Bricklaying robot – The future of bricklaying?

Bricklaying robot – The future of bricklaying?

The bricklaying robot is getting better and faster each year, but so are humans. Who is better and who is faster, and for how long? Are the bricklaying machines about to win from humans and is the bricklayer a craftsmanship in demise? Bricklaying has developed over the centuries into a true art, which made building and growth of our civilization possible. But all around us the rise of robots is increasing rapidly.

The fastest bricklayers of the world can place a staggering 700 bricks an hour, with precision! Bricklaying has even turned into a worldwide bricklaying championship named the ‘SMBL500‘, in which the art of laying bricks has turned into a true sport to be reckoned with.

For many years bricklaying robots where not even close to humans, but times are changing fast. Let’s take a look at the newest bricklayer robots on the market, the history of how we’ve gotten so far and what the future beholds for the ‘Apprenticeship of Bricklaying‘.

New bricklaying robots on the market

Fastbrick Robotics is the company who invented the bricklaying robot ‘Hadrian X‘, which can place a whopping 1000 bricks per hour, enough to construct an entire house in just 48 hours! On average this would take a human crew about two months of hard labor. The bricklaying robot takes cues from a computer so he knows what to build. This can be compared to a modern 3D-printer, but then with bricks and mortar. A true intriguing peace of modern ingenuity!

Another impressive new bricklaying robot on the market is the ‘SAM‘ by Construction Robotics. This bricklaying robot isn’t as fast the Hadrian, but it gives more mobility in return. It currently places a brick every 12 seconds, or about 300 bricks per hour. In the contrary of a human bricklayer, SAM first mortars the bricks by itself before placing it on the wall. Thanks to a laser it corrects vibrations and places the bricks with an extremely high accuracy.

SAM wasn’t made in order to completely replace humans, but rather to augment them at the construction site. In order for the robot to operate it requires a human operator. Besides the operator there should also be someone to make sure there’s a continuous flow of supplies like bricks and mortar and someone to fine-tune the mortar lines. The SAM uses a track to slide alongside the wall it’s constructing. This is a USP to the Hadrian, who uses a long, static arm to build from a static point. However this can be fixed by placing the Hadrian on a moving device.

The history and future of the bricklaying robot

Bricklaying is a physically heavy and enduring task. For these reasons, it is logical to consider automation for this process. The art of bricklaying has always been a real craftsmanship which requires training and skills. Learned through an apprenticeship, bricklaying requires physical endurance.. But besides that an eye for keeping the wall straight, an aesthetic sense, and a practical knowledge of construction techniques.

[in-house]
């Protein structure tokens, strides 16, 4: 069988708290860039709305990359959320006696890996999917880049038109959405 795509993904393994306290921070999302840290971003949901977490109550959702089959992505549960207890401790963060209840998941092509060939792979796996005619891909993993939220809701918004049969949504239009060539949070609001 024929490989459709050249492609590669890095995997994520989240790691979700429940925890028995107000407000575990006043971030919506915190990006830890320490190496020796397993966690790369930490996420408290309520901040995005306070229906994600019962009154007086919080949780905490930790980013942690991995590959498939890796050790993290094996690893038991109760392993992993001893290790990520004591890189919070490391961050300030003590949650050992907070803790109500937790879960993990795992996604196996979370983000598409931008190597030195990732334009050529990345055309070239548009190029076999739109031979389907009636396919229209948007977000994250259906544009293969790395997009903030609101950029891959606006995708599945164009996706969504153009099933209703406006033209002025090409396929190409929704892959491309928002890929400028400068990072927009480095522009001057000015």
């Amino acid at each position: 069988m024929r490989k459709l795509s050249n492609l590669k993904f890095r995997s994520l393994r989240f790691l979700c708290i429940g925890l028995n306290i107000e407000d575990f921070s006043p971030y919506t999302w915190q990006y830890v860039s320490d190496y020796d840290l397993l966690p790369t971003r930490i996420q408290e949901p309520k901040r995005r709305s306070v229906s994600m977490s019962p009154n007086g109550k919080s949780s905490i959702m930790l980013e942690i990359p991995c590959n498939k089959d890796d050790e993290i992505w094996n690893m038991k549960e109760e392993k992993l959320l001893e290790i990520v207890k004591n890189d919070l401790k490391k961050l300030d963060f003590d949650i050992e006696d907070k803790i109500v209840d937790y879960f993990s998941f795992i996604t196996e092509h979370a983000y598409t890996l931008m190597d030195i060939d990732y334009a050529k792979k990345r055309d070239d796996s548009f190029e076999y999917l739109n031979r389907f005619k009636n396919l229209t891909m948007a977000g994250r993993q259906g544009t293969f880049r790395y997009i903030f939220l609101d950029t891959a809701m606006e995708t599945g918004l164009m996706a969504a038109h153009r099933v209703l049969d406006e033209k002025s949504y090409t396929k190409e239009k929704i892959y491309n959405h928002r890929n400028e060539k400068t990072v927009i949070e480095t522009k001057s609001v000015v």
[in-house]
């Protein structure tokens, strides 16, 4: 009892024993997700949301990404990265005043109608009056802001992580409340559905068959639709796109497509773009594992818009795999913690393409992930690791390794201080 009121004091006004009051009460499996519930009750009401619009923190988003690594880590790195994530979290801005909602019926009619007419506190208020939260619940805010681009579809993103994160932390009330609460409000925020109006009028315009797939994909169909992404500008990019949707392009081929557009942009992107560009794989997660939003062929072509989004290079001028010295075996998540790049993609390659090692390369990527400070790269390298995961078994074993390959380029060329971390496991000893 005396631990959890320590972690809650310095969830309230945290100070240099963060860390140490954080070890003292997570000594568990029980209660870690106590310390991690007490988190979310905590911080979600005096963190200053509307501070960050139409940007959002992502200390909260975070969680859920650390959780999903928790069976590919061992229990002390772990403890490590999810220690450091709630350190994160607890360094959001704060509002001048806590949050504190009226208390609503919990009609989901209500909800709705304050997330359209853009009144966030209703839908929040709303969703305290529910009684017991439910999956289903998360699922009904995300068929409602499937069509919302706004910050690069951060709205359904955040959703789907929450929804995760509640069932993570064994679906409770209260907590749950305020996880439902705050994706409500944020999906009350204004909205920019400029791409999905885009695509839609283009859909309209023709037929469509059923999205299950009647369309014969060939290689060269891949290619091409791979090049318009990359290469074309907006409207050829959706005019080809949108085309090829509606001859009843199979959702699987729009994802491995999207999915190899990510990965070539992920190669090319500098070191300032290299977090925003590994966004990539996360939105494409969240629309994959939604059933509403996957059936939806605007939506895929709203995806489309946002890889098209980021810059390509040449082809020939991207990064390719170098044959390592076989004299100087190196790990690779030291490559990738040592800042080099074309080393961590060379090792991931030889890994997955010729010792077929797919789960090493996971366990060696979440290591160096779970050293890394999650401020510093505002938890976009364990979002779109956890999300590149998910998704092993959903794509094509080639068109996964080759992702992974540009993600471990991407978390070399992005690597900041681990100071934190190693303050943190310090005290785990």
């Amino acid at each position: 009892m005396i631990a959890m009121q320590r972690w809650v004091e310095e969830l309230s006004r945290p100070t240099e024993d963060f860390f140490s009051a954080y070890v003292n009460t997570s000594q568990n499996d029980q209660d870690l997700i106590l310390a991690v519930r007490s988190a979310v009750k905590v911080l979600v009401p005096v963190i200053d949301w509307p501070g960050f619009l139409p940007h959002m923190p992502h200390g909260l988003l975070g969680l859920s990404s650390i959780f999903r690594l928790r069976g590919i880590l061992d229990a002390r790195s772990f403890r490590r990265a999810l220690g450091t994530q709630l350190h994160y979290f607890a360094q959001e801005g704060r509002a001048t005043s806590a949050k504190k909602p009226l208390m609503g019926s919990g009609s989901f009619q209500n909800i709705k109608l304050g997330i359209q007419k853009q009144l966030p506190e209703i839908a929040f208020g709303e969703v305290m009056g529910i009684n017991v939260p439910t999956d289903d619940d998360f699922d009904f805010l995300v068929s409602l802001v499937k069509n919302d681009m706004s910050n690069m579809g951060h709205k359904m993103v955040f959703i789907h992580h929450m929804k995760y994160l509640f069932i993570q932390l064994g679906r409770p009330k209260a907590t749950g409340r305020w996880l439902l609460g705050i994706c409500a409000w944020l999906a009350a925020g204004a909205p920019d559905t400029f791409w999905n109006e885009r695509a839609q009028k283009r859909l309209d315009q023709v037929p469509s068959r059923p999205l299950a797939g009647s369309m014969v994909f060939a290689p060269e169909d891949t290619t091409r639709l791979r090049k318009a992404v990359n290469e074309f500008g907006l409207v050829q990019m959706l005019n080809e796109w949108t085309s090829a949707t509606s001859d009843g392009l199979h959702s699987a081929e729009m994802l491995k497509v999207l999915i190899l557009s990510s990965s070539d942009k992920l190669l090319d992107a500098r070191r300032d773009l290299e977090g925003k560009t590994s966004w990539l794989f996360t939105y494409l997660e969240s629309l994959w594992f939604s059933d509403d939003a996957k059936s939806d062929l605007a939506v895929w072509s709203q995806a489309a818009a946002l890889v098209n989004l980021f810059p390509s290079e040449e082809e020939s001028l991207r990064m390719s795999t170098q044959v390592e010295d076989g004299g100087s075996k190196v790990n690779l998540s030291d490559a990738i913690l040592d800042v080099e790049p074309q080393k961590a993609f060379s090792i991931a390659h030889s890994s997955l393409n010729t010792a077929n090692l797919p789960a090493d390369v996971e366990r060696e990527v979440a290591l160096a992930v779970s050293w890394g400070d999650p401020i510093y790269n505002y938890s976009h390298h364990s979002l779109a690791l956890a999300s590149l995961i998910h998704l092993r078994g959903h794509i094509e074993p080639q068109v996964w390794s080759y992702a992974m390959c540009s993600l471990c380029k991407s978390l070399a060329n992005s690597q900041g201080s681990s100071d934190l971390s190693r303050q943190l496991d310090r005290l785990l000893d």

The undertakings of the development site bricklaying robot incorporate expelling blocks or pieces from arranged beds, the use of holding material and the erection of brickwork at an abnormal state of quality and precision . It is due to this complexity that only in recent years the first well functioning bricklaying robot was created.

Besides bricklaying robots, there’s a general debate on the future of automation. The main question in this debate is whether machines may be able to match humans at virtually any task. Humans have a very complex brain which allows us to perform complicated actions. Laying bricks is more than placing mortar on a brick and stacking it. Calculations are made in the brain to anticipate on changes in the surrounding environment, like wind or rain. Just to let the robot place mortar on a brick took two years of development.

The conclusion is that bricklaying can partly be taken over by robots in the near future, but there will be humans needed to operate them. The bricklaying robot counts as an additional workforce on the construction site.  Constructing a long straight boring wall without windows or any details suits the robot. This could improve the diversity for human bricklayers. However we are nowhere near an age where bricklaying robots can construct entire buildings on their own. The profession of bricklaying will therefore survive the upcoming centuries.

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